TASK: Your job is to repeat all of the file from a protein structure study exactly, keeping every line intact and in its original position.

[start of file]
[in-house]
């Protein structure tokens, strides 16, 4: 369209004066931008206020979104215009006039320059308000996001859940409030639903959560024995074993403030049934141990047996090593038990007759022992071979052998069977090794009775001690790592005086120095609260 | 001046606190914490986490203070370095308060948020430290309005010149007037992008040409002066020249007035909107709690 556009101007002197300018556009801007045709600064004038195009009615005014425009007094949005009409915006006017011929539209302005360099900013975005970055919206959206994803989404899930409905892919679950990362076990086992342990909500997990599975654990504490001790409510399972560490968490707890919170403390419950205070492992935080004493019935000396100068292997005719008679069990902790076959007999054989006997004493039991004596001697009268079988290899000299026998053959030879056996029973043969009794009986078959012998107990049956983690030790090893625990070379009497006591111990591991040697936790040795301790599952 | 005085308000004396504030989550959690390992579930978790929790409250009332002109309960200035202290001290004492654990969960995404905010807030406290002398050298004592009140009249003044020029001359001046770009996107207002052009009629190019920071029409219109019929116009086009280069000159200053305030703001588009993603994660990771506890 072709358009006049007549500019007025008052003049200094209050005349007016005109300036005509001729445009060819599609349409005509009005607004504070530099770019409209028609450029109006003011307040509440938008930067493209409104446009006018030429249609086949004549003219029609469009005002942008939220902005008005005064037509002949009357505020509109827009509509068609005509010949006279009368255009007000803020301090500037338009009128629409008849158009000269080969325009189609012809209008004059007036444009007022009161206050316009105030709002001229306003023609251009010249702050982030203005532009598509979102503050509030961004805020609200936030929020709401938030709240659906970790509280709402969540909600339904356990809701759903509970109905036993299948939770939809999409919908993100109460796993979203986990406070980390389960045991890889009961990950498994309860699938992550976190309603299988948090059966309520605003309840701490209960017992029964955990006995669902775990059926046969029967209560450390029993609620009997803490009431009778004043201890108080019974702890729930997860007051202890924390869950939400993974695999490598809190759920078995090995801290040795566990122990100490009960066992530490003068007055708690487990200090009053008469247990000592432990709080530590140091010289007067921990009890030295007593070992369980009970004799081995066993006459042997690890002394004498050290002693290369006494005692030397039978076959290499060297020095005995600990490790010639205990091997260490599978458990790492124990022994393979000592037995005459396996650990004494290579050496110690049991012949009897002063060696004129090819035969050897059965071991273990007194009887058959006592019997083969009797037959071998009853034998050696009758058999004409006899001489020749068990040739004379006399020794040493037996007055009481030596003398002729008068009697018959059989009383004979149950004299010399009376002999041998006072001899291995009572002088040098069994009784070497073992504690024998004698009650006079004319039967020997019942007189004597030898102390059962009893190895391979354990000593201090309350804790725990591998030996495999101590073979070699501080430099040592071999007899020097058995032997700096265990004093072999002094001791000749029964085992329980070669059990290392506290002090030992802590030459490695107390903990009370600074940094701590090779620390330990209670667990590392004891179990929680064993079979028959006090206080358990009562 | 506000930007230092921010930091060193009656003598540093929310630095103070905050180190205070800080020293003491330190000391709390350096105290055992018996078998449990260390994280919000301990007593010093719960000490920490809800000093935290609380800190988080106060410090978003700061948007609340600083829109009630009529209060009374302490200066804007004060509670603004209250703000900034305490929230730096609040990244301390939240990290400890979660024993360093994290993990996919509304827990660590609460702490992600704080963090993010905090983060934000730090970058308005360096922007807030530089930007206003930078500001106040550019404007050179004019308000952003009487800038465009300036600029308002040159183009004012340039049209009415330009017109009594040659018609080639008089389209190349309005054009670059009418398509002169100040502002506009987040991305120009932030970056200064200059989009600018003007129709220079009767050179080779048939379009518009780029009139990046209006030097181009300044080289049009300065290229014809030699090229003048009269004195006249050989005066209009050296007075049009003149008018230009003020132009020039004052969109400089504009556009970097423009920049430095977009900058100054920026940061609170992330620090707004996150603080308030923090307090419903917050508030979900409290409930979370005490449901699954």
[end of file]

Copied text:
[in-house]
């Protein structure tokens, strides 16, 4: 369209004066931008206020979104215009006039320059308000996001859940409030639903959560024995074993403030049934141990047996090593038990007759022992071979052998069977090794009775001690790592005086120095609260 | 001046606190914490986490203070370095308060948020430290309005010149007037992008040409002066020249007035909107709690 556009101007002197300018556009801007045709600064004038195009009615005014425009007094949005009409915006006017011929539209302005360099900013975005970055919206959206994803989404899930409905892919679950990362076990086992342990909500997990599975654990504490001790409510399972560490968490707890919170403390419950205070492992935080004493019935000396100068292997005719008679069990902790076959007999054989006997004493039991004596001697009268079988290899000299026998053959030879056996029973043969009794009986078959012998107990049956983690030790090893625990070379009497006591111990591991040697936790040795301790599952 | 005085308000004396504030989550959690390992579930978790929790409250009332002109309960200035202290001290004492654990969960995404905010807030406290002398050298004592009140009249003044020029001359001046770009996107207002052009009629190019920071029409219109019929116009086009280069000159200053305030703001588009993603994660990771506890 072709358009006049007549500019007025008052003049200094209050005349007016005109300036005509001729445009060819599609349409005509009005607004504070530099770019409209028609450029109006003011307040509440938008930067493209409104446009006018030429249609086949004549003219029609469009005002942008939220902005008005005064037509002949009357505020509109827009509509068609005509010949006279009368255009007000803020301090500037338009009128629409008849158009000269080969325009189609012809209008004059007036444009007022009161206050316009105030709002001229306003023609251009010249702050982030203005532009598509979102503050509030961004805020609200936030929020709401938030709240659906970790509280709402969540909600339904356990809701759903509970109905036993299948939770939809999409919908993100109460796993979203986990406070980390389960045991890889009961990950498994309860699938992550976190309603299988948090059966309520605003309840701490209960017992029964955990006995669902775990059926046969029967209560450390029993609620009997803490009431009778004043201890108080019974702890729930997860007051202890924390869950939400993974695999490598809190759920078995090995801290040795566990122990100490009960066992530490003068007055708690487990200090009053008469247990000592432990709080530590140091010289007067921990009890030295007593070992369980009970004799081995066993006459042997690890002394004498050290002693290369006494005692030397039978076959290499060297020095005995600990490790010639205990091997260490599978458990790492124990022994393979000592037995005459396996650990004494290579050496110690049991012949009897002063060696004129090819035969050897059965071991273990007194009887058959006592019997083969009797037959071998009853034998050696009758058999004409006899001489020749068990040739004379006399020794040493037996007055009481030596003398002729008068009697018959059989009383004979149950004299010399009376002999041998006072001899291995009572002088040098069994009784070497073992504690024998004698009650006079004319039967020997019942007189004597030898102390059962009893190895391979354990000593201090309350804790725990591998030996495999101590073979070699501080430099040592071999007899020097058995032997700096265990004093072999002094001791000749029964085992329980070669059990290392506290002090030992802590030459490695107390903990009370600074940094701590090779620390330990209670667990590392004891179990929680064993079979028959006090206080358990009562 | 506000930007230092921010930091060193009656003598540093929310630095103070905050180190205070800080020293003491330190000391709390350096105290055992018996078998449990260390994280919000301990007593010093719960000490920490809800000093935290609380800190988080106060410090978003700061948007609340600083829109009630009529209060009374302490200066804007004060509670603004209250703000900034305490929230730096609040990244301390939240990290400890979660024993360093994290993990996919509304827990660590609460702490992600704080963090993010905090983060934000730090970058308005360096922007807030530089930007206003930078500001106040550019404007050179004019308000952003009487800038465009300036600029308002040159183009004012340039049209009415330009017109009594040659018609080639008089389209190349309005054009670059009418398509002169100040502002506009987040991305120009932030970056200064200059989009600018003007129709220079009767050179080779048939379009518009780029009139990046209006030097181009300044080289049009300065290229014809030699090229003048009269004195006249050989005066209009050296007075049009003149008018230009003020132009020039004052969109400089504009556009970097423009920049430095977009900058100054920026940061609170992330620090707004996150603080308030923090307090419903917050508030979900409290409930979370005490449901699954």